For the purists out there that say that hurricanes can only survive in oceans with a SST of around 79 °F (26 °C) or more, how did Ophelia manage to steadily intensify from a category 1 to a category 3 major hurricane in the Atlantic Ocean during on the 14th of October southeast of the Azores, with SST that were much colder (fig 2), between only 22°C and 24°C?
Please don’t bother replying with comments about how “the large temperature contrast between the abnormally warm seawater and the extremely cold temperatures in the upper atmosphere” providing instability for Ophelia’s thunderstorms “which allowed the storm to continue strengthening” because I simply won’t’ believe you!
If Ophelia can intensify over cooler waters like she did, then there is no reason not to accept that the NHC killed Ophelia off around 12 hours too soon, I think she survived till at least 09 UTC on the 16th of October and close to 51° north. She might have looked pretty crappy in the visible images as she approached Ireland early on Monday but her inner core winds that had driven her down to 951 hPa were still spinning.
FAAM and its relationship with the Met Office
Why wasn’t it possible for the Chief forecaster at the Met Office to call on the services of the Facility for Airborne Atmospheric Measurements [FAMM] and get them to fly their modified BAe 146-301 large Atmospheric Research Aircraft [ARA] to the Azores on Saturday afternoon and back again during Sunday, drop a couple of dropsondes into the eye of Ophelia, and run their fancy array of sensors over her?
All their findings could have been passed onto the NHC and fed directly into the NWP models around the world to get a better fix and track on Ophelia during the next 24 hours, all excellent meteorological research.
How come the Americans can afford to send a hurricane hunter out every six hours to investigate a tropical cyclone whenever an island in the Caribbean or the coastline of America is threatened, and yet when the tail end of a hurricane threatens our shores, we just curl up with a good book and issue a couple of warnings?
Of course it may have been that they did ask them, but maybe they were just too busy investigating stratocumulus, volcanic ash or contrails, and just couldn’t find the time for a jolly to the Azores.
When I was an assistant at Kinloss we had installed a boundary layer sonde [BLS] system from Vaisala, as did a number of other RAF stations across the UK. And when there was anything interesting going on meteorologically, we would fill up a balloon with helium, attach a small package of sensors to it, and throw it into the air. The rest was more or less automatic, a radio receiver attached to a PC processed the upper air data into a regular WMO TEMP message.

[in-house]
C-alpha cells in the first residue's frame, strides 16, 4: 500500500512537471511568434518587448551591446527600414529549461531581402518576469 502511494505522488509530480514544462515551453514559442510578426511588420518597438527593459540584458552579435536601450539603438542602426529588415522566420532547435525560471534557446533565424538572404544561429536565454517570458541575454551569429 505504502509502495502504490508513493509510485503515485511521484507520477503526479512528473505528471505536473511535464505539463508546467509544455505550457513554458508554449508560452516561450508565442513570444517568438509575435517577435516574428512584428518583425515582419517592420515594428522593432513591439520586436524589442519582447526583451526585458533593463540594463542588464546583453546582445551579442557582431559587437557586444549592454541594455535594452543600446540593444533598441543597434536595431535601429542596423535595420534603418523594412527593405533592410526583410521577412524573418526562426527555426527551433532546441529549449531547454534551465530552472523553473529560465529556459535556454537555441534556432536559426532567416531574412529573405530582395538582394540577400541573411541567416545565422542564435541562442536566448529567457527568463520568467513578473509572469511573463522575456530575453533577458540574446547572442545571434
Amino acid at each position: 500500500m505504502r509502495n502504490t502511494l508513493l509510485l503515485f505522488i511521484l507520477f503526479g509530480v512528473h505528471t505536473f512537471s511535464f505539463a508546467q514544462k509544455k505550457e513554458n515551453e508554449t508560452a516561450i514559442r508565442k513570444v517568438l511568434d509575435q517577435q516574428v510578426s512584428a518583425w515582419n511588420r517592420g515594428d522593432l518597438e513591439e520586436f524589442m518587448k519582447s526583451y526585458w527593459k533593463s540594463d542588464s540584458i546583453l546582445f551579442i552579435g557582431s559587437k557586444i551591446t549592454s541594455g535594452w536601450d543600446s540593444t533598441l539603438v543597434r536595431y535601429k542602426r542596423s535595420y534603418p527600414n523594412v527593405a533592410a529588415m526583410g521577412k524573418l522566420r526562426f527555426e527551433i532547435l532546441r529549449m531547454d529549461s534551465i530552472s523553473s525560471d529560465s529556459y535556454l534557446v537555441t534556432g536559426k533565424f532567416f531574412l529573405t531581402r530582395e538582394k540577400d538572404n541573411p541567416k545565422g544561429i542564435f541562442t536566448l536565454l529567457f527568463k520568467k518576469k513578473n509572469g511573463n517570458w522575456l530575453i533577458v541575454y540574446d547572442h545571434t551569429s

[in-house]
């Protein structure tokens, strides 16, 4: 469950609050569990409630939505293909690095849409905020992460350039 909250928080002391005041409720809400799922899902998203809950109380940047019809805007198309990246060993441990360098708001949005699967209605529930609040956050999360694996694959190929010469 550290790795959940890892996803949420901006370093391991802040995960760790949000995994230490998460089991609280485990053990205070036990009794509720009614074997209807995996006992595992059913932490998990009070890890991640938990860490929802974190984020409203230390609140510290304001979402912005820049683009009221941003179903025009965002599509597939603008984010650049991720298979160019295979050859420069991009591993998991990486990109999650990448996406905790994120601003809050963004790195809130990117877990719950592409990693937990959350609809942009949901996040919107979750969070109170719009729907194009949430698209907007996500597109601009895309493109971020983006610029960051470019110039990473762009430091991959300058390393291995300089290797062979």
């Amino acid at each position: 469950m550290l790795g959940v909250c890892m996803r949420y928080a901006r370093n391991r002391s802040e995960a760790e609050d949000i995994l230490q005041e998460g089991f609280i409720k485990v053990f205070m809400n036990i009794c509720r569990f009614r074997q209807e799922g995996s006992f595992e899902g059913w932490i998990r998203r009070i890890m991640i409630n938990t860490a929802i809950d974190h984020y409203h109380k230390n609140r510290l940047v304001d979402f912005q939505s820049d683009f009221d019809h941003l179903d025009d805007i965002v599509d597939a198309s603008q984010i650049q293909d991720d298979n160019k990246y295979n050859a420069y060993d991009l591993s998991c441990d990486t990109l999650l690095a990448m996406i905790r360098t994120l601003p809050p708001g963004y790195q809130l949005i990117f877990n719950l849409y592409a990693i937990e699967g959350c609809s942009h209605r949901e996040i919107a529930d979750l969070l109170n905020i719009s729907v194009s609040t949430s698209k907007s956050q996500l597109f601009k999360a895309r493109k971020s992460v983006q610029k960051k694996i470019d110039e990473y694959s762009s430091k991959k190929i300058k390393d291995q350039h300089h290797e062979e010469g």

What I’m rather long-windedly trying to suggest, is that back then we realised the importance of good observational data, even when we had an excellent upper air network, something we don’t have these days. We don’t launch radiosondes from Weather Ships, we don’t even launch them from Stornoway, Shanwell or Hemsby these days, so why can’t we very occasionally just use something that we do have. I know the FAAM aircraft is primarily for research, but for exceptional hurricanes like Ophelia surely this could have been waived. As far as I know not a single aircraft from either Portugal, Spain, France, the UK or Ireland went out to take a look at Ophelia, surely the air force of one of these countries could have?
Just a ‘normal low pressure system’ says Chris Fawkes
I’m personally fed up to the back teeth of being told by weather presenter after weather presenter that Ophelia was now no longer a hurricane, and as Chris Fawkes so eloquently put it yesterday “is just a normal low pressure system”. Many of us don’t need this constantly rammed down our throats, or the 50 second video of Tomasz Schafernaker waving his arms about like some born again Magnus Pyke describing how a hurricane is formed and what powers them, because we already very well what the latest theories are.
That’s torn it, there have been gusts higher than the 80 mph upper limit in the Met Office’s amber alert, but if we keep quiet and don’t mention it, they might just get away with it. The stations in question are Valley with a gust to 81 mph at 15 UTC, and Aberdaron with a gust of 90 mph, you just knew somehow that the upper limit of 80 mph was going to be exceeded, especially with a ferocious southwesterly 75 knot gradient (and I’m guessing here) running straight up the Irish Sea. I can’t see them upping their existing amber warning, although you never know.
There’s nothing quite like the British weather, with gusts of 67 mph on the Scilly Isles in the west on the 12 UTC chart (fig 1), and temperature of 23.2°C in the east at Manston, which more than likely makes it the warmest 16th October on record. In Ireland the storm force winds continue, and are still gusting in excess of 90 mph on the south coast, as Ophelia tracks slightly northwest of Valentia on the west coast, what about this for a pressure kick (fig 2).
It’s a good job Met Éireann wisely decided to up the status red this morning because the wind has been gusting to 96 mph at Roches Point on the south coast of Ireland (fig 1), and meaning 62 knots – that’s storm force 11 and just two knots of hurricane force 12 – at 11 UTC. Ophelia has still to make landfall, but must be very close to Valentia now, where the pressure at 11 UTC was 962.3 hPa and fell 9.6 hpa in the last hour.
It almost looks to me that ex-hurricane Ophelia has managed somehow to develop an eye like feature in the 1045 UTC visible satellite image. I did at first think that it maybe a shadow, but it does have the distinct appearance of an eye to it. A better quality satellite image would settle it but of course we can’t access hi-res rapid scan imagery can we. Please don’t bother commenting t o explain that hurricanes can’t survive in the cold waters around the UK without reading this article about Hurricane Debbie in 1961 first!